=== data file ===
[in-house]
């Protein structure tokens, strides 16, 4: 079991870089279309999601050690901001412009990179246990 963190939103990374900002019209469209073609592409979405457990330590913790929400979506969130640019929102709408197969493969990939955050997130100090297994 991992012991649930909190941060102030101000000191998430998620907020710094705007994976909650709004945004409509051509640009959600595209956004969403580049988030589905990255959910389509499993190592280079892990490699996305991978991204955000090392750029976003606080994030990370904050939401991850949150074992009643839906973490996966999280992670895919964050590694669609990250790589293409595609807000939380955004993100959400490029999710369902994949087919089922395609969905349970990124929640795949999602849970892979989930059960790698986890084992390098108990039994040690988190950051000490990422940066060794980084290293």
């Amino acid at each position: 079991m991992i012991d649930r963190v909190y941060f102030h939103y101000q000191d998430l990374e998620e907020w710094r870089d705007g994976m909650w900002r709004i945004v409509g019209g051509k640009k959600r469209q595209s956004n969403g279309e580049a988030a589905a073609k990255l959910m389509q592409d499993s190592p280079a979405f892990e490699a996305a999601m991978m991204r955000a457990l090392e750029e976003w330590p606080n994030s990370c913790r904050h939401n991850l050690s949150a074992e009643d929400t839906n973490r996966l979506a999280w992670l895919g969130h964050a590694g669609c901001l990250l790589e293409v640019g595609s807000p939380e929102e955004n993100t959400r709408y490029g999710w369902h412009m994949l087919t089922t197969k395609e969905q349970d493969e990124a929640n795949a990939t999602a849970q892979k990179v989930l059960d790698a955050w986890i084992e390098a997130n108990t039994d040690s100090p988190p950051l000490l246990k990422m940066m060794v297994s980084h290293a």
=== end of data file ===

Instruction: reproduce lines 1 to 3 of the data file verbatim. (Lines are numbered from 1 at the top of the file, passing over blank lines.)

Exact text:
[in-house]
């Protein structure tokens, strides 16, 4: 079991870089279309999601050690901001412009990179246990 963190939103990374900002019209469209073609592409979405457990330590913790929400979506969130640019929102709408197969493969990939955050997130100090297994 991992012991649930909190941060102030101000000191998430998620907020710094705007994976909650709004945004409509051509640009959600595209956004969403580049988030589905990255959910389509499993190592280079892990490699996305991978991204955000090392750029976003606080994030990370904050939401991850949150074992009643839906973490996966999280992670895919964050590694669609990250790589293409595609807000939380955004993100959400490029999710369902994949087919089922395609969905349970990124929640795949999602849970892979989930059960790698986890084992390098108990039994040690988190950051000490990422940066060794980084290293």
């Amino acid at each position: 079991m991992i012991d649930r963190v909190y941060f102030h939103y101000q000191d998430l990374e998620e907020w710094r870089d705007g994976m909650w900002r709004i945004v409509g019209g051509k640009k959600r469209q595209s956004n969403g279309e580049a988030a589905a073609k990255l959910m389509q592409d499993s190592p280079a979405f892990e490699a996305a999601m991978m991204r955000a457990l090392e750029e976003w330590p606080n994030s990370c913790r904050h939401n991850l050690s949150a074992e009643d929400t839906n973490r996966l979506a999280w992670l895919g969130h964050a590694g669609c901001l990250l790589e293409v640019g595609s807000p939380e929102e955004n993100t959400r709408y490029g999710w369902h412009m994949l087919t089922t197969k395609e969905q349970d493969e990124a929640n795949a990939t999602a849970q892979k990179v989930l059960d790698a955050w986890i084992e390098a997130n108990t039994d040690s100090p988190p950051l000490l246990k990422m940066m060794v297994s980084h290293a």